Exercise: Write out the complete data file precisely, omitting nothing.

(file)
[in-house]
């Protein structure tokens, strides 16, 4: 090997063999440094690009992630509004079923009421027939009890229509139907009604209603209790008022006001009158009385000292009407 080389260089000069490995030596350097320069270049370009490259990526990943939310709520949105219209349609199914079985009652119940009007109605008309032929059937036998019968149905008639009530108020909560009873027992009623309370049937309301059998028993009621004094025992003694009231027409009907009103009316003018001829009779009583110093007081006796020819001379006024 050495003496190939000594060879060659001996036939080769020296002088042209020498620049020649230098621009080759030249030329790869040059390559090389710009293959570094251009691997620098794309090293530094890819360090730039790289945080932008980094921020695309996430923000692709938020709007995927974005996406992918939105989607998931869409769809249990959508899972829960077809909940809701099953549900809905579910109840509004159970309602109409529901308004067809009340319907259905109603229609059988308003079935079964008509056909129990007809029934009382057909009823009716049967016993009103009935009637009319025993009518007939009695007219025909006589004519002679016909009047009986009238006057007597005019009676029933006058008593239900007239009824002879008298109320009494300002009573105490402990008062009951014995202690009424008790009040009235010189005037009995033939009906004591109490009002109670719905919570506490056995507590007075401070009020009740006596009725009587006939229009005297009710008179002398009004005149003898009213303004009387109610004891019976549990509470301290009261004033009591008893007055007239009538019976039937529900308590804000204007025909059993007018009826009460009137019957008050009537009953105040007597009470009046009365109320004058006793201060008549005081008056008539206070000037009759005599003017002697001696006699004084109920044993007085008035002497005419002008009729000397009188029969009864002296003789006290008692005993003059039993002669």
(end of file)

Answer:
[in-house]
């Protein structure tokens, strides 16, 4: 090997063999440094690009992630509004079923009421027939009890229509139907009604209603209790008022006001009158009385000292009407 080389260089000069490995030596350097320069270049370009490259990526990943939310709520949105219209349609199914079985009652119940009007109605008309032929059937036998019968149905008639009530108020909560009873027992009623309370049937309301059998028993009621004094025992003694009231027409009907009103009316003018001829009779009583110093007081006796020819001379006024 050495003496190939000594060879060659001996036939080769020296002088042209020498620049020649230098621009080759030249030329790869040059390559090389710009293959570094251009691997620098794309090293530094890819360090730039790289945080932008980094921020695309996430923000692709938020709007995927974005996406992918939105989607998931869409769809249990959508899972829960077809909940809701099953549900809905579910109840509004159970309602109409529901308004067809009340319907259905109603229609059988308003079935079964008509056909129990007809029934009382057909009823009716049967016993009103009935009637009319025993009518007939009695007219025909006589004519002679016909009047009986009238006057007597005019009676029933006058008593239900007239009824002879008298109320009494300002009573105490402990008062009951014995202690009424008790009040009235010189005037009995033939009906004591109490009002109670719905919570506490056995507590007075401070009020009740006596009725009587006939229009005297009710008179002398009004005149003898009213303004009387109610004891019976549990509470301290009261004033009591008893007055007239009538019976039937529900308590804000204007025909059993007018009826009460009137019957008050009537009953105040007597009470009046009365109320004058006793201060008549005081008056008539206070000037009759005599003017002697001696006699004084109920044993007085008035002497005419002008009729000397009188029969009864002296003789006290008692005993003059039993002669």